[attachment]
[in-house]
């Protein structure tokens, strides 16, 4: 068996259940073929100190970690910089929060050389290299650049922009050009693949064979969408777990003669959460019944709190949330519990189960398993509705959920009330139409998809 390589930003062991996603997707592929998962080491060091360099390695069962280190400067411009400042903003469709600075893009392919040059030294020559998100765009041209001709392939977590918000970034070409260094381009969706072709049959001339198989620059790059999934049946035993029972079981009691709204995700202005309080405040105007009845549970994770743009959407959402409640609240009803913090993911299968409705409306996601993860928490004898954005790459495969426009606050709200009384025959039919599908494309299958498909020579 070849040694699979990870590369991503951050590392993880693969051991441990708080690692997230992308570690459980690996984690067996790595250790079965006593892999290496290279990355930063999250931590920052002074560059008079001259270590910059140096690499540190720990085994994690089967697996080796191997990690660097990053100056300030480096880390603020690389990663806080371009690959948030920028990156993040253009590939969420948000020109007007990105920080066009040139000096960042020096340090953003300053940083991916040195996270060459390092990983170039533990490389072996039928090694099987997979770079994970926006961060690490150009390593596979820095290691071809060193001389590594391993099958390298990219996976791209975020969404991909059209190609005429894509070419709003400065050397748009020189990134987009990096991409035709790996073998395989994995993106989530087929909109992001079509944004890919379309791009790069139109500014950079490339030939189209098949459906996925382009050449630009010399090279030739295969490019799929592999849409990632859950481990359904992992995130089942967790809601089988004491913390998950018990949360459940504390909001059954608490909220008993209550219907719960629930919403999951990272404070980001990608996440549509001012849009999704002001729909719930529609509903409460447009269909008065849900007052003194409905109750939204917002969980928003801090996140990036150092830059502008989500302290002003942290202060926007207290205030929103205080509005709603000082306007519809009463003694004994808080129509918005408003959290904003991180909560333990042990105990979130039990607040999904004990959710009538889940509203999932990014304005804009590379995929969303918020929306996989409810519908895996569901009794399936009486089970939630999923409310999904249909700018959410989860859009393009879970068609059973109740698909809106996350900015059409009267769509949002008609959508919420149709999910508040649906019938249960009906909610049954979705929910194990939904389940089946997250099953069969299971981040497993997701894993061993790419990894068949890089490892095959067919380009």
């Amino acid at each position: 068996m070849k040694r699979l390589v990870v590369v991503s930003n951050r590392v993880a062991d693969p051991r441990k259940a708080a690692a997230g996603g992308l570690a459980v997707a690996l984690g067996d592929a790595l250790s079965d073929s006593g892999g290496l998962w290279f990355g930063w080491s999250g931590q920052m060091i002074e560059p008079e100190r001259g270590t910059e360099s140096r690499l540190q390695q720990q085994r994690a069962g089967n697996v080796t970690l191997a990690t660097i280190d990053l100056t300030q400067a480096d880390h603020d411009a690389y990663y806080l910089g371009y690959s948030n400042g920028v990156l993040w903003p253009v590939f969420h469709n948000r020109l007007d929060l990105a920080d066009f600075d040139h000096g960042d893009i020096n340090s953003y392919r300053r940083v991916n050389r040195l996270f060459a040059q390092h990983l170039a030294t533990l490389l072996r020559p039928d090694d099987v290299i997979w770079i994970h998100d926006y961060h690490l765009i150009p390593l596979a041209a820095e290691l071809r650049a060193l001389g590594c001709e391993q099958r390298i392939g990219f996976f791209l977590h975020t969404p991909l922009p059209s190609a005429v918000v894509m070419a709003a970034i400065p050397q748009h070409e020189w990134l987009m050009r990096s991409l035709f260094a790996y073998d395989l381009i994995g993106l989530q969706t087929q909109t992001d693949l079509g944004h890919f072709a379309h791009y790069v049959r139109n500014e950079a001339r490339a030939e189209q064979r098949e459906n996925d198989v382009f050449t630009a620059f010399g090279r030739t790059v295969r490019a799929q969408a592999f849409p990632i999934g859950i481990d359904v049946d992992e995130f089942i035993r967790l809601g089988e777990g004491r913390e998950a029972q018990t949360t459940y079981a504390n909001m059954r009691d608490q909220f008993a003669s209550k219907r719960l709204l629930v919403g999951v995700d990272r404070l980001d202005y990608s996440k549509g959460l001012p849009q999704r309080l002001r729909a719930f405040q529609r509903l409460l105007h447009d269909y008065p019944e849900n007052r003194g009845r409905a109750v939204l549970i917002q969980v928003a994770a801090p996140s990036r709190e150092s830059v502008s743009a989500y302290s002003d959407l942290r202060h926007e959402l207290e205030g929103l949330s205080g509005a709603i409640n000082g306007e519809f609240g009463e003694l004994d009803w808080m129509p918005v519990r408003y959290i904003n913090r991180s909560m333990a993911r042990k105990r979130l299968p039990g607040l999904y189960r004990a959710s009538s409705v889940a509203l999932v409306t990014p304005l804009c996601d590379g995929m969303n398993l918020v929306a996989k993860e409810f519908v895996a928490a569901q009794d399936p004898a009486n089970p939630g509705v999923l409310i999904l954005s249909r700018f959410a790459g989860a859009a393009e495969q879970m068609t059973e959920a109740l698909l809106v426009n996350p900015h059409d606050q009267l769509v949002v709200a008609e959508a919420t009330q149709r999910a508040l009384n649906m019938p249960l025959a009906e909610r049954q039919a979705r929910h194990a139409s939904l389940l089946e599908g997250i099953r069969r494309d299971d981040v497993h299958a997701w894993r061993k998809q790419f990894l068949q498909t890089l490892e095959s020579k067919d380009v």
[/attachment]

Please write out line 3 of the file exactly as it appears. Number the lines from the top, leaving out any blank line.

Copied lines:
């Amino acid at each position: 068996m070849k040694r699979l390589v990870v590369v991503s930003n951050r590392v993880a062991d693969p051991r441990k259940a708080a690692a997230g996603g992308l570690a459980v997707a690996l984690g067996d592929a790595l250790s079965d073929s006593g892999g290496l998962w290279f990355g930063w080491s999250g931590q920052m060091i002074e560059p008079e100190r001259g270590t910059e360099s140096r690499l540190q390695q720990q085994r994690a069962g089967n697996v080796t970690l191997a990690t660097i280190d990053l100056t300030q400067a480096d880390h603020d411009a690389y990663y806080l910089g371009y690959s948030n400042g920028v990156l993040w903003p253009v590939f969420h469709n948000r020109l007007d929060l990105a920080d066009f600075d040139h000096g960042d893009i020096n340090s953003y392919r300053r940083v991916n050389r040195l996270f060459a040059q390092h990983l170039a030294t533990l490389l072996r020559p039928d090694d099987v290299i997979w770079i994970h998100d926006y961060h690490l765009i150009p390593l596979a041209a820095e290691l071809r650049a060193l001389g590594c001709e391993q099958r390298i392939g990219f996976f791209l977590h975020t969404p991909l922009p059209s190609a005429v918000v894509m070419a709003a970034i400065p050397q748009h070409e020189w990134l987009m050009r990096s991409l035709f260094a790996y073998d395989l381009i994995g993106l989530q969706t087929q909109t992001d693949l079509g944004h890919f072709a379309h791009y790069v049959r139109n500014e950079a001339r490339a030939e189209q064979r098949e459906n996925d198989v382009f050449t630009a620059f010399g090279r030739t790059v295969r490019a799929q969408a592999f849409p990632i999934g859950i481990d359904v049946d992992e995130f089942i035993r967790l809601g089988e777990g004491r913390e998950a029972q018990t949360t459940y079981a504390n909001m059954r009691d608490q909220f008993a003669s209550k219907r719960l709204l629930v919403g999951v995700d990272r404070l980001d202005y990608s996440k549509g959460l001012p849009q999704r309080l002001r729909a719930f405040q529609r509903l409460l105007h447009d269909y008065p019944e849900n007052r003194g009845r409905a109750v939204l549970i917002q969980v928003a994770a801090p996140s990036r709190e150092s830059v502008s743009a989500y302290s002003d959407l942290r202060h926007e959402l207290e205030g929103l949330s205080g509005a709603i409640n000082g306007e519809f609240g009463e003694l004994d009803w808080m129509p918005v519990r408003y959290i904003n913090r991180s909560m333990a993911r042990k105990r979130l299968p039990g607040l999904y189960r004990a959710s009538s409705v889940a509203l999932v409306t990014p304005l804009c996601d590379g995929m969303n398993l918020v929306a996989k993860e409810f519908v895996a928490a569901q009794d399936p004898a009486n089970p939630g509705v999923l409310i999904l954005s249909r700018f959410a790459g989860a859009a393009e495969q879970m068609t059973e959920a109740l698909l809106v426009n996350p900015h059409d606050q009267l769509v949002v709200a008609e959508a919420t009330q149709r999910a508040l009384n649906m019938p249960l025959a009906e909610r049954q039919a979705r929910h194990a139409s939904l389940l089946e599908g997250i099953r069969r494309d299971d981040v497993h299958a997701w894993r061993k998809q790419f990894l068949q498909t890089l490892e095959s020579k067919d380009v």